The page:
On Introducing the Carnivorous Dahlias

These guys were quite fun to draw. They’re only appear in two paragraphs of chapter seventeen in the first book of the Standingground Chronicles – The House of Petunia, but creating them was enormous fun. These are dahlias which the hamadryads have persuaded to wear fake joke vampire fangs and pretend to be dangerous. As you can see, they’re throwing themselves into the part with enthusiasm and starting to enjoy themselves WAY too much.

They sulked when Petunia took their fangs away…

Carniverous Dahlias

On New Strings to Bows

pencils

Again, its been a while…

I have been tired… very tired… The kind of tired where you can’t even get out of your own way and the thought of trying to use your brain, let alone trying to be creative is… well…

Ugh.

You know the feeling.

Never the less strange unexpected things grow in these kinds of places and the inspiration arose to try out a skill that I thought had been left behind at high school.

I decided to start illustrating.

I took art to 7th Form level in high school (thats either 12th Grade or Year 13 in current speak, I think) and when I graduated it seemed to get packed in a suitcase under the bed and never used again. Until lately…

I got out the metaphorical suitcase, dusted off my skills and had a go at drawing some of the characters in The Standingground Chronicles. I started off with Grumble which may or may not have been a good idea. Grumble is a griffin which meant I had to learn to draw an eagle head… then a lion body… then wings… Then assemble them all together like some outlandish exercise in drawing lego. Then I hit upon the idea of posting them here. It’ll give you some idea of what my brain has come up with. They may never get into my published work but this is a special treat for my potential fans. Just follow the link or click on the page ‘Character Art’.

And so I reveal my first character: Ta Dah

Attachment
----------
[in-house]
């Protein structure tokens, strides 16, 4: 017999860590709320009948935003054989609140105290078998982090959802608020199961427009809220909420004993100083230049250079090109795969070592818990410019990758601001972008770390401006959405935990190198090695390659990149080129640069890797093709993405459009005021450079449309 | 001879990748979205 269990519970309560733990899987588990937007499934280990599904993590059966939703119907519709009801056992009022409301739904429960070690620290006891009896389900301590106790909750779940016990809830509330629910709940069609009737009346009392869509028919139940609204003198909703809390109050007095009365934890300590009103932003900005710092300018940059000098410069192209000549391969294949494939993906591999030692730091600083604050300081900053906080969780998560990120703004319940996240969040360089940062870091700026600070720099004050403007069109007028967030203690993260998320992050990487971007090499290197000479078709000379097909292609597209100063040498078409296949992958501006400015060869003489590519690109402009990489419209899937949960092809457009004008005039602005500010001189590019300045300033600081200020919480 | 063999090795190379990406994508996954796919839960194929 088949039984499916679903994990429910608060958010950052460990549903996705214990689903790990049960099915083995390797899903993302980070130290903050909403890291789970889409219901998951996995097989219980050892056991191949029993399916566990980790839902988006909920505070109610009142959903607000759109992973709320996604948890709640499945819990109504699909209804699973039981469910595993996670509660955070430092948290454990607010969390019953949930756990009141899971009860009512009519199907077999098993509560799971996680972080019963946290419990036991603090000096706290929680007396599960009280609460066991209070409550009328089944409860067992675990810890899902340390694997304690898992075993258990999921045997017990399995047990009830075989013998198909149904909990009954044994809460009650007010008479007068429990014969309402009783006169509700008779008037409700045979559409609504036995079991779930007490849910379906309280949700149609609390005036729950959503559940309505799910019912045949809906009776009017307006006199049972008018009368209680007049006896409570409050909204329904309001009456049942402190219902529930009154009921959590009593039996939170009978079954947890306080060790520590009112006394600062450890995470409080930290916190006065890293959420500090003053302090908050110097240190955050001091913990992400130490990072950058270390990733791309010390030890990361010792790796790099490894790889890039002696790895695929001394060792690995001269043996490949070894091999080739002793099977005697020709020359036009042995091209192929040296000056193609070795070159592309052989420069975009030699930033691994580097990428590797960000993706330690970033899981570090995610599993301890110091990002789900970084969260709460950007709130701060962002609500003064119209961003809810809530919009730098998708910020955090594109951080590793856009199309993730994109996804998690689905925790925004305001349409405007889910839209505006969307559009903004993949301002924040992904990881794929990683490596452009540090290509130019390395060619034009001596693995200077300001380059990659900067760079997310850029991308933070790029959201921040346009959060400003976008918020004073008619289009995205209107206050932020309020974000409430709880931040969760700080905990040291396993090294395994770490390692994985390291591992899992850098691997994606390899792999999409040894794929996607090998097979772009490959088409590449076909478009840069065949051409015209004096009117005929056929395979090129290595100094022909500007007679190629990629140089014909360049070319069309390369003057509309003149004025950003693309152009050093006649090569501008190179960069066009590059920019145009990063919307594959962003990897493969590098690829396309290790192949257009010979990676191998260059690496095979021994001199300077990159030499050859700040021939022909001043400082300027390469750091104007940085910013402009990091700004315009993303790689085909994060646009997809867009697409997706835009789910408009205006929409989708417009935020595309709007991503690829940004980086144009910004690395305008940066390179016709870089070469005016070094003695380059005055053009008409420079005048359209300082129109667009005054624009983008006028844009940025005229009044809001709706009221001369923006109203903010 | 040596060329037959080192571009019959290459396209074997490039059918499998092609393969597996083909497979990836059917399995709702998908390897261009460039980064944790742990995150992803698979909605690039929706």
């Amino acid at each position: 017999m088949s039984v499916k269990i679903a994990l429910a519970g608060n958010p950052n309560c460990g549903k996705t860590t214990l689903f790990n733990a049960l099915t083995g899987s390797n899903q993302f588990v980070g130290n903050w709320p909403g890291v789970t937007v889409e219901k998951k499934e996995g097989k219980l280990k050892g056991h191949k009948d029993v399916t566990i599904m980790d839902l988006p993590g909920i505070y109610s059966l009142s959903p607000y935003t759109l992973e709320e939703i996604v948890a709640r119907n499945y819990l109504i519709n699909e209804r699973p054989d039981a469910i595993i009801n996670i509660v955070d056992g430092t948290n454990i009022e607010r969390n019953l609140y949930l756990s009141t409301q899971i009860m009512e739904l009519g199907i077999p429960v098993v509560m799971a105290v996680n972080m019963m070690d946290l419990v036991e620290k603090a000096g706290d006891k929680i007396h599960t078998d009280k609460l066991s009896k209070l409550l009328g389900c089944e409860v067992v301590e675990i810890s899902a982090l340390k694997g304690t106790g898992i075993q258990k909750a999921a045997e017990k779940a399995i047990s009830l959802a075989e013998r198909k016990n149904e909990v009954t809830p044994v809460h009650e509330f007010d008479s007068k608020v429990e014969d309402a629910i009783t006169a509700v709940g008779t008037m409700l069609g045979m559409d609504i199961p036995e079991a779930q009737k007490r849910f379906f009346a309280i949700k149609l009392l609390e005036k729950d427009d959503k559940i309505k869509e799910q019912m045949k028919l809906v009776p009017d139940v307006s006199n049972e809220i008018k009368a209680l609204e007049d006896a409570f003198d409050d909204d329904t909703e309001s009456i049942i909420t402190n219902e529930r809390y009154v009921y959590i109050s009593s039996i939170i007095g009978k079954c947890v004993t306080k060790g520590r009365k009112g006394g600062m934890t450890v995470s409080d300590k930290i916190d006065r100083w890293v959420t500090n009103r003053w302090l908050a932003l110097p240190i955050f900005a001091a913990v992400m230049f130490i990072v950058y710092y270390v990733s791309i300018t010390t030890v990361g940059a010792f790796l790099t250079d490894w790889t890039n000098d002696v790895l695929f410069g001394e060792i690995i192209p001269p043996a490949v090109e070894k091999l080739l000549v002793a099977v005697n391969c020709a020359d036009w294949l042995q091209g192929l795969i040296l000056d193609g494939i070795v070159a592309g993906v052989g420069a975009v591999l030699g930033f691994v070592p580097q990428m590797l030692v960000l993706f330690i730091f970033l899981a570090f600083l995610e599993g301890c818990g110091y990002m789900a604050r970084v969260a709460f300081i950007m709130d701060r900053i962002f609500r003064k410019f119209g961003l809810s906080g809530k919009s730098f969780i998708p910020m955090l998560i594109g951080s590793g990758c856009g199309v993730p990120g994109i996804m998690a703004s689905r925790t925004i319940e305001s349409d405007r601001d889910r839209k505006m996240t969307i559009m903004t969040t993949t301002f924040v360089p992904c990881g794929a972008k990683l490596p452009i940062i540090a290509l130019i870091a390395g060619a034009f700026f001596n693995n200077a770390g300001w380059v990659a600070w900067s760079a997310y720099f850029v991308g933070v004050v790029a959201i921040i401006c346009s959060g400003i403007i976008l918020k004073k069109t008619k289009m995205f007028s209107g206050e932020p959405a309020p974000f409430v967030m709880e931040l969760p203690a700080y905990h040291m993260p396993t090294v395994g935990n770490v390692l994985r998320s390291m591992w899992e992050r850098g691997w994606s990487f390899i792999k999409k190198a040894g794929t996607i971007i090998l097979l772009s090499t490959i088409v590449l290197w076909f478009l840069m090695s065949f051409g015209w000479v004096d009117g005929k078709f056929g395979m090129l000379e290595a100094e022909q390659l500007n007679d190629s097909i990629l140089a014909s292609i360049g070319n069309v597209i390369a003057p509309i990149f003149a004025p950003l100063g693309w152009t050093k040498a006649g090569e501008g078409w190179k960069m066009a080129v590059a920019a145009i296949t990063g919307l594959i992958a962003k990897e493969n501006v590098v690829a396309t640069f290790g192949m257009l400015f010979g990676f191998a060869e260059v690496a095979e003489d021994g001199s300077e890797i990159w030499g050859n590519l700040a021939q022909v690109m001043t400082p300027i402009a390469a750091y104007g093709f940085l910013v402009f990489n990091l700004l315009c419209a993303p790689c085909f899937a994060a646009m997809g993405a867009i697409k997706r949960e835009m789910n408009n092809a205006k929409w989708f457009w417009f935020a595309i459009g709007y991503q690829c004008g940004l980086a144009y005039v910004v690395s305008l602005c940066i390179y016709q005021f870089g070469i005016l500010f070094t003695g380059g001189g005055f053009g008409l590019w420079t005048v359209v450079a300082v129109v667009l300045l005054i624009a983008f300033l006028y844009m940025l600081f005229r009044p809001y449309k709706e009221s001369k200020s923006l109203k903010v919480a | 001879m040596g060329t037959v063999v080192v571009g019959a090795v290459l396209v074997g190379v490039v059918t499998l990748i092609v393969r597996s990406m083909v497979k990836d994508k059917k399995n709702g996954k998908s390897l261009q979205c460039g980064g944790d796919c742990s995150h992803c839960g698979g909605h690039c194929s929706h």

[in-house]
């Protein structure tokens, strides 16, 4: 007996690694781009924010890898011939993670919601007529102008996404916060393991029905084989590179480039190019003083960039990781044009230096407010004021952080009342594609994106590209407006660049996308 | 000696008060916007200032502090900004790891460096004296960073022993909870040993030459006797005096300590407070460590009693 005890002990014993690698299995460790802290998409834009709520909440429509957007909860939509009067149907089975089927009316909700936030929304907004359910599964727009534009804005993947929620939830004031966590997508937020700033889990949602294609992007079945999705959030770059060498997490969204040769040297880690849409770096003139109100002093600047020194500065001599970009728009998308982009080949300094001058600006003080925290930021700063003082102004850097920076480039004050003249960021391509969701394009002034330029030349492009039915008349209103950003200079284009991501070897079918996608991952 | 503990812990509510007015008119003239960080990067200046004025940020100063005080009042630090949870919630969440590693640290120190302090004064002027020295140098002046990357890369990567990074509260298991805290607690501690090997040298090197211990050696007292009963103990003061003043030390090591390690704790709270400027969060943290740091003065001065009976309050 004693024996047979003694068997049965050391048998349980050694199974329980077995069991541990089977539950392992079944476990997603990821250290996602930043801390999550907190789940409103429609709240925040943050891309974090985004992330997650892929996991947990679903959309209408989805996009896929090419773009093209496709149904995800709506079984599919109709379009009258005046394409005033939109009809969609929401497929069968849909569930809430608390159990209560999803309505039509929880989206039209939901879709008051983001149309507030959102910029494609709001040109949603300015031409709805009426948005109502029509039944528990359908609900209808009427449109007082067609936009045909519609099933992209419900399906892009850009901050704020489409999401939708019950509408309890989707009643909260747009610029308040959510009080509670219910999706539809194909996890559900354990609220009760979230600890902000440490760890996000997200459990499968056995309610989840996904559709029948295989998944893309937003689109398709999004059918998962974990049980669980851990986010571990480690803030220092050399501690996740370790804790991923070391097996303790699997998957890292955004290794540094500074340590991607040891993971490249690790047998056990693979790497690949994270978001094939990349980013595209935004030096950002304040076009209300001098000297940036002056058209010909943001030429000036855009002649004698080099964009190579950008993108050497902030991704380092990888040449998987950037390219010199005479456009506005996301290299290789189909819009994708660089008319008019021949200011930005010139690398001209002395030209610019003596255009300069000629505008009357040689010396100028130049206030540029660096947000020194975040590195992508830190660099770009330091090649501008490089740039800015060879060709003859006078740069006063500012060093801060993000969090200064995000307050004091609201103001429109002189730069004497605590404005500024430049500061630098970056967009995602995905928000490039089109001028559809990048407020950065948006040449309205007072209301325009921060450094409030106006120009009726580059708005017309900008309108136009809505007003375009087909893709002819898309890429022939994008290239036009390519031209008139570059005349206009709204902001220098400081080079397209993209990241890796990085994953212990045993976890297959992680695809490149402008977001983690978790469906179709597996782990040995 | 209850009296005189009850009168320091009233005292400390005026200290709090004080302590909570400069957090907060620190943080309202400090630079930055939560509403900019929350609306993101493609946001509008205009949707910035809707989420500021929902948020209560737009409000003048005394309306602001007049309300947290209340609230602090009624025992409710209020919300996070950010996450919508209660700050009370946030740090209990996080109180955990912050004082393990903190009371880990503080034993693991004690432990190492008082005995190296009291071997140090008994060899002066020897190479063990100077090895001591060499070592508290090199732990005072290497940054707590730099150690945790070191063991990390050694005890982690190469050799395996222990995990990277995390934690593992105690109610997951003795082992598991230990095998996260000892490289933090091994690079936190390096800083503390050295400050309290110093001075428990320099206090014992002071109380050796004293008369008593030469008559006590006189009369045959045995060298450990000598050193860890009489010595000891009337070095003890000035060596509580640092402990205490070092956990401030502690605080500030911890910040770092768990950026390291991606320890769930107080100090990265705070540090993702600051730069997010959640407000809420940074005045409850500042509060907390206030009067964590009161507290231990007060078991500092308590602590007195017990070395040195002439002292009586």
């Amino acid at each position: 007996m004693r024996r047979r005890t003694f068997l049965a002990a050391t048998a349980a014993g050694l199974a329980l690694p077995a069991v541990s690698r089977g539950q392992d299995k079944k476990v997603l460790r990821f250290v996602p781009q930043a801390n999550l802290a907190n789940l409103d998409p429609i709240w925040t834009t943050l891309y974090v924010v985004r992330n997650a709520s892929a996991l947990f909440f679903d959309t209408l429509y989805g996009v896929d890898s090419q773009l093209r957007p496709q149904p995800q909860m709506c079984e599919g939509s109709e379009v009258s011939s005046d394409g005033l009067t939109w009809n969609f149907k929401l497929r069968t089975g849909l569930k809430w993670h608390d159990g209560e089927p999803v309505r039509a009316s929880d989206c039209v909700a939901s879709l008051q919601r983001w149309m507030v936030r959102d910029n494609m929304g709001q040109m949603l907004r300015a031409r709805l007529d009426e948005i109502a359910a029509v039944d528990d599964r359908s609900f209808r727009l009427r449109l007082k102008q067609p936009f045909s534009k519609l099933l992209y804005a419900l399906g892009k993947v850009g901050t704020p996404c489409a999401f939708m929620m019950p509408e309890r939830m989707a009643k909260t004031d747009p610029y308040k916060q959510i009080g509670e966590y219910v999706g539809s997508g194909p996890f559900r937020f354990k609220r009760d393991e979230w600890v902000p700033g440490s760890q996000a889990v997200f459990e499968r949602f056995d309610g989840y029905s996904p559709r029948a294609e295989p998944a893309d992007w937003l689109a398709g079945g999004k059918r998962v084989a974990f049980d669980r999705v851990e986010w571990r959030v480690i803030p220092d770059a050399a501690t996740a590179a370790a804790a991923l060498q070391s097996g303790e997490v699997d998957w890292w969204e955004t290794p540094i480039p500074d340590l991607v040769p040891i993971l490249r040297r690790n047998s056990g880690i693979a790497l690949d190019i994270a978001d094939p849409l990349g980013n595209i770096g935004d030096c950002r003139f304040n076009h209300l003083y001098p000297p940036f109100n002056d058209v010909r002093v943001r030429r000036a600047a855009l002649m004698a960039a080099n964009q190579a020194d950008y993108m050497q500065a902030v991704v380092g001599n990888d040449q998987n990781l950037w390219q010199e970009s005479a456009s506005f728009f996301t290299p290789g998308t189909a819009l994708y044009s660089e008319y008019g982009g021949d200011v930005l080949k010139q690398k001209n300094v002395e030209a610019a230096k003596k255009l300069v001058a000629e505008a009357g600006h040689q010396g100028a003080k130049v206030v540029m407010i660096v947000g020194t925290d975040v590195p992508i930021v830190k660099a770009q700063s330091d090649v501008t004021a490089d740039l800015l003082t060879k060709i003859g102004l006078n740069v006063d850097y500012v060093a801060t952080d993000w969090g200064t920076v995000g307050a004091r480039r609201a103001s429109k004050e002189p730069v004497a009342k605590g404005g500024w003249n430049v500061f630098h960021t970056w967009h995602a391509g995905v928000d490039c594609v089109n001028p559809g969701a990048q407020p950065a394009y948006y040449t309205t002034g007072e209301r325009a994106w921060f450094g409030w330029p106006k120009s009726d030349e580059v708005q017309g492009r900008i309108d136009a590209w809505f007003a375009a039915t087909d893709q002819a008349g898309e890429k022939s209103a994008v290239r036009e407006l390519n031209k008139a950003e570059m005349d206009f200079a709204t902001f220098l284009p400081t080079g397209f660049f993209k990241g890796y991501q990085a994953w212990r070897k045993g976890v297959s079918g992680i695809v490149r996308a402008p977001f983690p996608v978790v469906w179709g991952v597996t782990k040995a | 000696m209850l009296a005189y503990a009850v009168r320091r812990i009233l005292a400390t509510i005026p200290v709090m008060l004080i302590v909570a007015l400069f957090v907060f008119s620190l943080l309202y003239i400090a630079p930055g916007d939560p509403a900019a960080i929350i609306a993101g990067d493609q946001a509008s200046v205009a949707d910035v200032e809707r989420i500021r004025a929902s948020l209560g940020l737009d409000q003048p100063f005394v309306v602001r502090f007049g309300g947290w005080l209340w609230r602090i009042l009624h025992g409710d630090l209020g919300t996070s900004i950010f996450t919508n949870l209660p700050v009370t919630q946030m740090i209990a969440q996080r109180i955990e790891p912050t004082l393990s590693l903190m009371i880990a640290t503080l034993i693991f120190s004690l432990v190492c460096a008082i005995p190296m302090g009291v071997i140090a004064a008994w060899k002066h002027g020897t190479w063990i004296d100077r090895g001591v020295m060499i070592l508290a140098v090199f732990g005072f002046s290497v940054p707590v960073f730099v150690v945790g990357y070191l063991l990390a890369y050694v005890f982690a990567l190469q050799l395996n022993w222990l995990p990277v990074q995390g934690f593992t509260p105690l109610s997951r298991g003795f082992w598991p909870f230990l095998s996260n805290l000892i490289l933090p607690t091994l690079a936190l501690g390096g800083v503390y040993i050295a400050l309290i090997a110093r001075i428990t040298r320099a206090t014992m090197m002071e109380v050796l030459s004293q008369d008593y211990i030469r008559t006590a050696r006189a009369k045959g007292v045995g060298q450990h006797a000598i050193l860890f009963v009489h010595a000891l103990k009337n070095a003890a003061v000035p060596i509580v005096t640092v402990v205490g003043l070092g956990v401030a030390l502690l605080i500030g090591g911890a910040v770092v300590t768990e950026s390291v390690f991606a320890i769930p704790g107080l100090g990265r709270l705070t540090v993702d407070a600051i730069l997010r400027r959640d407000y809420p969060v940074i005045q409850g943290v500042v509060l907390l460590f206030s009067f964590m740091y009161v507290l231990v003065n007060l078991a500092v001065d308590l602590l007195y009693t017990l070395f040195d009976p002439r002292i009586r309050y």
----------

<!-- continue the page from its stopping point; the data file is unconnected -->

Grumble

Grumble von Humboltshire, Knight of the Second Order of the Talon Gard, is the guardian of the Standingground family. He takes his position seriously. Perhaps a little too seriously because of traumatic past experiences.  He gets rather paranoid about Petunia’s safety which results in the unfortunate habit of him shoving Petunia under his wing and sitting on her whenever he gets in a panic. Still, he is a fearsome guardian. He first appears in Book 1 – the House of Petunia, and will take quite an important role in book 4 of the Standingground Chronicles – The House of Scathland.

More character art will be forthcoming soon. (When I get ’em finished and figure out how to work this benighted sketch program I’ve downloaded…)

 

On Revisiting Old Friends

 

Belgariad cast

Well I’m back. Still querying The House of Petunia. Currently editing The House of Motokazu.

I have successfully added in pixies. They are suitably belligerent.

But today the blog is not about writing. Today is about what I’m reading because what you read influences how you write. Lately I’ve been visiting a very old friend, namely David Eddings.

Well he’s not strictly a friend, but I feel like I’ve known his stories for most of my life. He’s now deceased but for those of you unfamiliar with his work David Eddings is best known for his two epic fantasy sagas The Belgariad, and the follow on, The Mallorean. I keep waiting for these to be turned into a movie, or a TV Series. Waaaaaay better than Game of Thones in my opinion. More humour. Less nudity and ridiculous violence. Humans more likable. A series where being a hero and not a douch-bag actually pays off.

At the moment I’m re-reading through Edding’s entire Belgariad/Mallorean epic saga with a bit of Belgarath the Sorcerer and Pologara the Sorceress on the side.  Thankfully I haven’t succumbed to the ‘I loved this when I was a kid but now I’m an adult I can see just how utterly terrible it is’. ‘Jana of the Jungle’ did that to me. ‘G-Force: Defenders of Space’ did that to me. David Eddings has not. Thank you David! The Belgariad has a clear bill of ‘I still really enjoy this’.

So, for the uninitiated, the world of the Belgariad is your standard medieval universe which seems to remain perpetually medieval in spite of having over seven thousand years to develop historically.

Seems odd, but never mind.

It’s divided into different nations which all share distinctive characteristics. Chereks resemble vikings, Sendarians are practical farm folk, Tolnedrans are kind of Roman and like money etc. Someone has suggested that this makes everything a bit flat and 2D. All I can say is that it never bothered me… The Angaraks are the baddies (divided into Nadraks, Thulls and Murgos) and yes, okay, giving them asian characteristics could be interpreted as racist, but I think the Mallorean softens that somewhat. Your nation would be a nasty one as well if it suffered for millenia under a horrible Grolim priesthood.